Symptoms can be mild to severe, but treatment usually helps. There are many different treatments, and you and your health care professional will decide which is best for you. Treatment options might include medications, therapies and procedures that involve surgery or implanted devices.
Your doctor will begin by taking a detailed medical history, asking questions about your symptoms and how they’ve changed over time. Bloodwork may help identify vitamin deficiencies, toxins, or endocrine diseases that can cause neuropathy. An ultrasound or CT scan of your spine or a magnetic resonance imaging (MRI) scan can look for herniated disks, spinal problems and other conditions that could be causing your symptoms. An electromyography (EMG) test measures the function of your nerves. For this test, your health care provider tapes flat electrodes to the skin over a muscle or group of muscles, then sends small electrical shocks through the nerves in the area. The results are recorded and analyzed to identify any abnormal nerve function.
If there isn’t a clear cause for your symptoms, your doctor might recommend watchful waiting or prescribe medicine to improve your symptoms. The pain relievers acetaminophen or NSAIDs might help. The antidepressants serotonin and norepinephrine reuptake inhibitors duloxetine (Cymbalta) and extended-release venlafaxine (Effexor XR) or desvenlafaxine (Pristiq) might also reduce your symptoms. These drugs work by interrupting faulty transmissions of pain signals to the brain.
Acupuncture or massage might relieve your symptoms by easing tension in the muscles. Your doctor might use these treatments along with cognitive behavioral or psychotherapy approaches that teach you coping techniques and change old beliefs about pain.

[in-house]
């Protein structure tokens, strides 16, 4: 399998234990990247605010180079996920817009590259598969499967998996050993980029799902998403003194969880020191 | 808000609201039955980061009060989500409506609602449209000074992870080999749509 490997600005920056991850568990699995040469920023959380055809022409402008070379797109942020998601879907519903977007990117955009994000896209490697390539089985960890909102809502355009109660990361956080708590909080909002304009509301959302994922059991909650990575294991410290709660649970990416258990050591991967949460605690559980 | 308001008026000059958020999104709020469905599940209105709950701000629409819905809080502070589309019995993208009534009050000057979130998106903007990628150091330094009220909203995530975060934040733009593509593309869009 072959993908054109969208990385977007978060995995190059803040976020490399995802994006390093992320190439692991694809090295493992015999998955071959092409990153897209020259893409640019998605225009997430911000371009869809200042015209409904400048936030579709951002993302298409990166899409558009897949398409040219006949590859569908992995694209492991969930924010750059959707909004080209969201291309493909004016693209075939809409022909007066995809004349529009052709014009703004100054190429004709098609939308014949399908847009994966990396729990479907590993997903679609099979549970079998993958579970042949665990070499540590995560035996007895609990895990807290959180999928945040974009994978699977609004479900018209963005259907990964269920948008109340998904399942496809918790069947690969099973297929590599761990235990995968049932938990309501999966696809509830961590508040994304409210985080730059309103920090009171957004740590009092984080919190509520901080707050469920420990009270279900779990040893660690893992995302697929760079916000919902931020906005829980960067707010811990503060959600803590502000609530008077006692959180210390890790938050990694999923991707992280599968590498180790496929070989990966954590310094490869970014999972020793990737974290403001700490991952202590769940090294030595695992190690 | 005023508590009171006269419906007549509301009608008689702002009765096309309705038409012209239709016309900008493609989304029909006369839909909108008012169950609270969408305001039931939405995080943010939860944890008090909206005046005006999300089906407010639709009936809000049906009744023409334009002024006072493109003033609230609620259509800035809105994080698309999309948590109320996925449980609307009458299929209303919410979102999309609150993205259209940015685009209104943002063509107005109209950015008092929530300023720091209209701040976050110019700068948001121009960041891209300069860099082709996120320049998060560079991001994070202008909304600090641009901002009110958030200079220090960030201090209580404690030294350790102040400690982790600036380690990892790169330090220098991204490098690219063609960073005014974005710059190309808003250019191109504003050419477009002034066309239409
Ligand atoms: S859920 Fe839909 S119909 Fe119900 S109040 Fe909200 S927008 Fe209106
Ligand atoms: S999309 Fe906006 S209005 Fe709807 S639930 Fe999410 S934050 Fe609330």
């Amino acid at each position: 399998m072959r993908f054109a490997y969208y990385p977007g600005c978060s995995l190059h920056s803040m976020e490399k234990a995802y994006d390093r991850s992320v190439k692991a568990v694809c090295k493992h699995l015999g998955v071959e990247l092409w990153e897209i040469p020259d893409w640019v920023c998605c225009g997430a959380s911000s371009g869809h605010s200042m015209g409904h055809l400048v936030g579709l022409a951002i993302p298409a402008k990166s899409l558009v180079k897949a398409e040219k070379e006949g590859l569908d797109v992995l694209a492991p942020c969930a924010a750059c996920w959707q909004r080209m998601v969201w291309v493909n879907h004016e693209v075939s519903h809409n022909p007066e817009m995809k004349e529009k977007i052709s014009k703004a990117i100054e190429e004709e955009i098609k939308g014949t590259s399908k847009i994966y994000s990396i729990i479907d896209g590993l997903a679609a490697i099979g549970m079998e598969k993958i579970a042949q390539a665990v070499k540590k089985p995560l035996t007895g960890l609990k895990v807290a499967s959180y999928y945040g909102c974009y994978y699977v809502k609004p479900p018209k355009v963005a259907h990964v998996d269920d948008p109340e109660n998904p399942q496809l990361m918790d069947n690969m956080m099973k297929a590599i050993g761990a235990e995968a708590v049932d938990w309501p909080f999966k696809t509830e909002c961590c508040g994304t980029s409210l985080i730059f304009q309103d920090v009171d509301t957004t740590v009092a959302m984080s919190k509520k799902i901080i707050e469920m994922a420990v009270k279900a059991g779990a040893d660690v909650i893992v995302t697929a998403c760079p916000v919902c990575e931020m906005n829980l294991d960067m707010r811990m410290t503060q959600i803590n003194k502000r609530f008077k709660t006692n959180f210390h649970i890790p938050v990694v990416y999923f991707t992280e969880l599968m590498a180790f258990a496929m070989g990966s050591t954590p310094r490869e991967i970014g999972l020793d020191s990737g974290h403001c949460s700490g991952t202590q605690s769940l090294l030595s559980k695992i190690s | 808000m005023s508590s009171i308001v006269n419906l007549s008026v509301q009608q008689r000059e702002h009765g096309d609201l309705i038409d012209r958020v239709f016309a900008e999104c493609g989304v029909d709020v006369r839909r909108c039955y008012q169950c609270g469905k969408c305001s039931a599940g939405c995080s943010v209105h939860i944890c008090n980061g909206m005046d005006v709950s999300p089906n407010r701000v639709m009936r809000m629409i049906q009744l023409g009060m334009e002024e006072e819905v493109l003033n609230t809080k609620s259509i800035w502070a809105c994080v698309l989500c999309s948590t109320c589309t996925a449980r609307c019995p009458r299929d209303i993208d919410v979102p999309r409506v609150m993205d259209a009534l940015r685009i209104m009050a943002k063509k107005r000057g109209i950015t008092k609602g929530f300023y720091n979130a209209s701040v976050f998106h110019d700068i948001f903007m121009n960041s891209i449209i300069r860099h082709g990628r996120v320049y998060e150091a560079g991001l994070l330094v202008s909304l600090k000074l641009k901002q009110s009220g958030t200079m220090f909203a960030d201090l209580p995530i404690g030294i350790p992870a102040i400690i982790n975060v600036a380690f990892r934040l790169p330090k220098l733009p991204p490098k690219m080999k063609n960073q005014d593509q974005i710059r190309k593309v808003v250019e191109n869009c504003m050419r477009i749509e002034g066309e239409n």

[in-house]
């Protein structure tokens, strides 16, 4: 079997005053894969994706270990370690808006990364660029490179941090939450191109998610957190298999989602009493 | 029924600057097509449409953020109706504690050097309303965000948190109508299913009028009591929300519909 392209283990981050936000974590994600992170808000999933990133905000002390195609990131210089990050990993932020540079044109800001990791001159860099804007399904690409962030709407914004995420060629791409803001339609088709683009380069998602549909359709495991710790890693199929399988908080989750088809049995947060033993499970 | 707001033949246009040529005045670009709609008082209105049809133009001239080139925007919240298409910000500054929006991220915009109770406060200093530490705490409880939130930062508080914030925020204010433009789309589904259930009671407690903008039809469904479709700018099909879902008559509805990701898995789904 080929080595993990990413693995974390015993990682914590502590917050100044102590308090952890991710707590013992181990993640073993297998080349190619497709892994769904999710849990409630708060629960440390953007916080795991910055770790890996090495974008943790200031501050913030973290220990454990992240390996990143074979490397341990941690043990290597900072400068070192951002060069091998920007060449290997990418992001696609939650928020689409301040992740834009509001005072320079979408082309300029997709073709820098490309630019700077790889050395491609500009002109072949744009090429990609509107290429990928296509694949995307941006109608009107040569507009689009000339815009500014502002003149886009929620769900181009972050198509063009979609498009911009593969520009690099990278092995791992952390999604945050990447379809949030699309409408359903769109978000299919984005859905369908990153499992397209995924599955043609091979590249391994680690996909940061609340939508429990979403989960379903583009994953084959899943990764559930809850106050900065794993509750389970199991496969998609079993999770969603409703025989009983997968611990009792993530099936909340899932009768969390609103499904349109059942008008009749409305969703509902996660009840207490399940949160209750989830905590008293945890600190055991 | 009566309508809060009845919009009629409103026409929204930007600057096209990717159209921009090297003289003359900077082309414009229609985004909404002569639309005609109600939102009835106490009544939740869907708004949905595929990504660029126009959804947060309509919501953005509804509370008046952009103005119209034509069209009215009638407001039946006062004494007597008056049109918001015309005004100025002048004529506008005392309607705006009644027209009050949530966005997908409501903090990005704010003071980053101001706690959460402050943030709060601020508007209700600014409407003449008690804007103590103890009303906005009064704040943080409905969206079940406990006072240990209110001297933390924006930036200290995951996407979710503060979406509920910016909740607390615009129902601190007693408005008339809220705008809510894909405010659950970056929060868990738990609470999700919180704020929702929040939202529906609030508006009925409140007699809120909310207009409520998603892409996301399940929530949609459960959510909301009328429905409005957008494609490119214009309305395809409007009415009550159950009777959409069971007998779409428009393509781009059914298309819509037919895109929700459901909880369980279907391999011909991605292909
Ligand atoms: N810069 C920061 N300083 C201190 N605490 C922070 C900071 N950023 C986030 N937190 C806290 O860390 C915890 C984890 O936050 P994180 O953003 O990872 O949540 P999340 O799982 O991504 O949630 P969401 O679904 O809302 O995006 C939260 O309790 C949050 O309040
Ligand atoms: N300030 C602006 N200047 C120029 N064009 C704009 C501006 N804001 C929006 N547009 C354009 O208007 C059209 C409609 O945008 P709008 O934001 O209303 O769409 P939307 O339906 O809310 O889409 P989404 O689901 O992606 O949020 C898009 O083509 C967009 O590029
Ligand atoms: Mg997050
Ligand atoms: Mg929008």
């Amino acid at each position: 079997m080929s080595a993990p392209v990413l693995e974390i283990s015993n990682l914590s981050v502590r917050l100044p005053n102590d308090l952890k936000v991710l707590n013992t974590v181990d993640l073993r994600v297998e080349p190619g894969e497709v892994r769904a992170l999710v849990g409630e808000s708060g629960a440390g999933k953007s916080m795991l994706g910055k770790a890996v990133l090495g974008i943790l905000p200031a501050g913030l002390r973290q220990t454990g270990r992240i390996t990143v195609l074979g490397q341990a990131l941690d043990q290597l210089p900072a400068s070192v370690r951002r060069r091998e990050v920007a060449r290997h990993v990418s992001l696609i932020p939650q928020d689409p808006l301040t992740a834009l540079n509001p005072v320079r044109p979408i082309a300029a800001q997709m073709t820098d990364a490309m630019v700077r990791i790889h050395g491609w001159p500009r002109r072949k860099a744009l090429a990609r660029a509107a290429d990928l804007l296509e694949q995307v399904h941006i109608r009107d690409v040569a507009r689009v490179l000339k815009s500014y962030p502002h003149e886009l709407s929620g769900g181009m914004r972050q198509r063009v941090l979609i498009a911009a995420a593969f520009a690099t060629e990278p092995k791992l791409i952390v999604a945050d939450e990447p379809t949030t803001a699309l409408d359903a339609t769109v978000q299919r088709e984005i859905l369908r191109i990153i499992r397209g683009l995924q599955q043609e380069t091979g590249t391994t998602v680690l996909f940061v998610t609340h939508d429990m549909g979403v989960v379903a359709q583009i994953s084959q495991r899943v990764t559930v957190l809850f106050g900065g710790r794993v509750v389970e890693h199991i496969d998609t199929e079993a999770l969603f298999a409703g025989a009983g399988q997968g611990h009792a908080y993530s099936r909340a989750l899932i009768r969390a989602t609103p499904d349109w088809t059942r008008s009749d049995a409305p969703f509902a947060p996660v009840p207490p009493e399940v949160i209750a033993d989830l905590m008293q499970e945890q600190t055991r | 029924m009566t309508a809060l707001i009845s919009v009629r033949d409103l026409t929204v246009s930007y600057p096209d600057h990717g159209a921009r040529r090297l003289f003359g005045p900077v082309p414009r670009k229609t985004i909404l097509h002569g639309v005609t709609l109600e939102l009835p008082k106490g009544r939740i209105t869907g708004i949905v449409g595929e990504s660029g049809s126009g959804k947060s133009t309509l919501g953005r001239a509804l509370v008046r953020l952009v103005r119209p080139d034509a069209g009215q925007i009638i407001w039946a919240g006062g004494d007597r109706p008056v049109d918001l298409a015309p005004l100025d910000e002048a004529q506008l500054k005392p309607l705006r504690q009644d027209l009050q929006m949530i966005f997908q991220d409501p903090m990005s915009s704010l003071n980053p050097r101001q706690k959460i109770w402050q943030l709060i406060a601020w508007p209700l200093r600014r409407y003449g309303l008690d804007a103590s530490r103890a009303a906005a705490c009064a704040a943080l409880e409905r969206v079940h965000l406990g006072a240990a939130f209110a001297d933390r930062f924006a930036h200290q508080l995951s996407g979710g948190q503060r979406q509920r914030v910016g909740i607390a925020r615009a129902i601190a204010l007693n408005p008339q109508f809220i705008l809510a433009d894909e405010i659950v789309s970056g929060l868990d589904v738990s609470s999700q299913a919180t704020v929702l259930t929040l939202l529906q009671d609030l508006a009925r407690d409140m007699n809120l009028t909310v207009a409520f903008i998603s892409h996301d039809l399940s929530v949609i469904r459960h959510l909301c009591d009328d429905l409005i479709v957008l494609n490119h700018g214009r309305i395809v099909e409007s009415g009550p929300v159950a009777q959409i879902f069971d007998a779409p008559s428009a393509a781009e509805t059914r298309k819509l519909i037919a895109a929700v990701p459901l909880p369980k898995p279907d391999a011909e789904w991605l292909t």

For some people, spinal-cord stimulators that send low levels of electricity into your spinal cord might help. These implanted devices might block painful nerve signals or replace them with nonpain ones.
Surgical procedures can treat certain neuropathies, such as herniated disks in the neck or back and tumors that compress nerves. Surgical technology is continually improving, and most surgeries are minimally invasive.
If a condition like diabetes or shingles has caused your neuropathy, treating it might reverse your symptoms and improve your quality of life. Some neuropathic pain is unreversible, but you and your health care provider might still be able to find ways to ease your symptoms and manage them. You might even be able to eliminate your symptoms entirely. Your doctor can suggest other strategies to help you cope with your neuropathic pain, such as exercise, stress reduction and complementary methods and techniques. These might include relaxation or meditation, yoga, tai chi and massage. They can help you improve your sleep and ease the discomfort from the pain, tingling and numbness.